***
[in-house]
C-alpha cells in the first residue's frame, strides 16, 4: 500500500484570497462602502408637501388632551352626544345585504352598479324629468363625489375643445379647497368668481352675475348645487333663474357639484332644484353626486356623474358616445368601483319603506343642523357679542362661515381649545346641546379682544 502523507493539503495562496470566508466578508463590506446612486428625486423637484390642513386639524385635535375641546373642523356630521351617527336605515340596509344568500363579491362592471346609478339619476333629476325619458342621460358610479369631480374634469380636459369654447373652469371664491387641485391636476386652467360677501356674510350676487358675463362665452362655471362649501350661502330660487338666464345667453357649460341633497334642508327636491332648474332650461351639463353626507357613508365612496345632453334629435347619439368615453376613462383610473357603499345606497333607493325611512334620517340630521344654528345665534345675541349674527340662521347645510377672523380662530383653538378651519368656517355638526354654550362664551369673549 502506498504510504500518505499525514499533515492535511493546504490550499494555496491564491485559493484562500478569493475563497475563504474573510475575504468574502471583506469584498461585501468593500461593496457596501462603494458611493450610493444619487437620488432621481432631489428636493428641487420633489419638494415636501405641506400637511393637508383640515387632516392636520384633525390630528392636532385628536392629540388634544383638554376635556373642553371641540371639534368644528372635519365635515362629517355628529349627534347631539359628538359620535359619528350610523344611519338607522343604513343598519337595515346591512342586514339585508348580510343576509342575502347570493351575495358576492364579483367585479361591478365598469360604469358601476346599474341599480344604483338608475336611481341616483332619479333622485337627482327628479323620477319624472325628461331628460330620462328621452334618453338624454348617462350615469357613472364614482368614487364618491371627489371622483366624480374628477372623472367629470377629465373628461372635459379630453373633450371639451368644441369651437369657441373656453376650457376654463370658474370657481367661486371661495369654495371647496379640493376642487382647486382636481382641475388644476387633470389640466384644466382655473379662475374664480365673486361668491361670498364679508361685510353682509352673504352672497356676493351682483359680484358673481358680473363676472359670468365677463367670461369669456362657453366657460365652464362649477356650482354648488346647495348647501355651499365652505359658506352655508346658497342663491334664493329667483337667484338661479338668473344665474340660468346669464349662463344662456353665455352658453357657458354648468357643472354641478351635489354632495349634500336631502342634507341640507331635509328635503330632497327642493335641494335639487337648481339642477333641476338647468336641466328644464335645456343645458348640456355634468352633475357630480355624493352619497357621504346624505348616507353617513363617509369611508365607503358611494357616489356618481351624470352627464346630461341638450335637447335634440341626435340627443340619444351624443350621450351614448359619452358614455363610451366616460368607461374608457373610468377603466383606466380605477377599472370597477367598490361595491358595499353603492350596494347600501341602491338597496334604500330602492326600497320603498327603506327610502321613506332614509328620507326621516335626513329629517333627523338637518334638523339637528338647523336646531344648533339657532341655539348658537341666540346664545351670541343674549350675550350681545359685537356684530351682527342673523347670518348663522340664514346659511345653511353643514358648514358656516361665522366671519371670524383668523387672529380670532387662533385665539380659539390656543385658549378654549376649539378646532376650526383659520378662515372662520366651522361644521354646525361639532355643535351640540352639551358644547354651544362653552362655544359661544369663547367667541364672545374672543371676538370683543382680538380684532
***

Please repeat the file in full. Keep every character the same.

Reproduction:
[in-house]
C-alpha cells in the first residue's frame, strides 16, 4: 500500500484570497462602502408637501388632551352626544345585504352598479324629468363625489375643445379647497368668481352675475348645487333663474357639484332644484353626486356623474358616445368601483319603506343642523357679542362661515381649545346641546379682544 502523507493539503495562496470566508466578508463590506446612486428625486423637484390642513386639524385635535375641546373642523356630521351617527336605515340596509344568500363579491362592471346609478339619476333629476325619458342621460358610479369631480374634469380636459369654447373652469371664491387641485391636476386652467360677501356674510350676487358675463362665452362655471362649501350661502330660487338666464345667453357649460341633497334642508327636491332648474332650461351639463353626507357613508365612496345632453334629435347619439368615453376613462383610473357603499345606497333607493325611512334620517340630521344654528345665534345675541349674527340662521347645510377672523380662530383653538378651519368656517355638526354654550362664551369673549 502506498504510504500518505499525514499533515492535511493546504490550499494555496491564491485559493484562500478569493475563497475563504474573510475575504468574502471583506469584498461585501468593500461593496457596501462603494458611493450610493444619487437620488432621481432631489428636493428641487420633489419638494415636501405641506400637511393637508383640515387632516392636520384633525390630528392636532385628536392629540388634544383638554376635556373642553371641540371639534368644528372635519365635515362629517355628529349627534347631539359628538359620535359619528350610523344611519338607522343604513343598519337595515346591512342586514339585508348580510343576509342575502347570493351575495358576492364579483367585479361591478365598469360604469358601476346599474341599480344604483338608475336611481341616483332619479333622485337627482327628479323620477319624472325628461331628460330620462328621452334618453338624454348617462350615469357613472364614482368614487364618491371627489371622483366624480374628477372623472367629470377629465373628461372635459379630453373633450371639451368644441369651437369657441373656453376650457376654463370658474370657481367661486371661495369654495371647496379640493376642487382647486382636481382641475388644476387633470389640466384644466382655473379662475374664480365673486361668491361670498364679508361685510353682509352673504352672497356676493351682483359680484358673481358680473363676472359670468365677463367670461369669456362657453366657460365652464362649477356650482354648488346647495348647501355651499365652505359658506352655508346658497342663491334664493329667483337667484338661479338668473344665474340660468346669464349662463344662456353665455352658453357657458354648468357643472354641478351635489354632495349634500336631502342634507341640507331635509328635503330632497327642493335641494335639487337648481339642477333641476338647468336641466328644464335645456343645458348640456355634468352633475357630480355624493352619497357621504346624505348616507353617513363617509369611508365607503358611494357616489356618481351624470352627464346630461341638450335637447335634440341626435340627443340619444351624443350621450351614448359619452358614455363610451366616460368607461374608457373610468377603466383606466380605477377599472370597477367598490361595491358595499353603492350596494347600501341602491338597496334604500330602492326600497320603498327603506327610502321613506332614509328620507326621516335626513329629517333627523338637518334638523339637528338647523336646531344648533339657532341655539348658537341666540346664545351670541343674549350675550350681545359685537356684530351682527342673523347670518348663522340664514346659511345653511353643514358648514358656516361665522366671519371670524383668523387672529380670532387662533385665539380659539390656543385658549378654549376649539378646532376650526383659520378662515372662520366651522361644521354646525361639532355643535351640540352639551358644547354651544362653552362655544359661544369663547367667541364672545374672543371676538370683543382680538380684532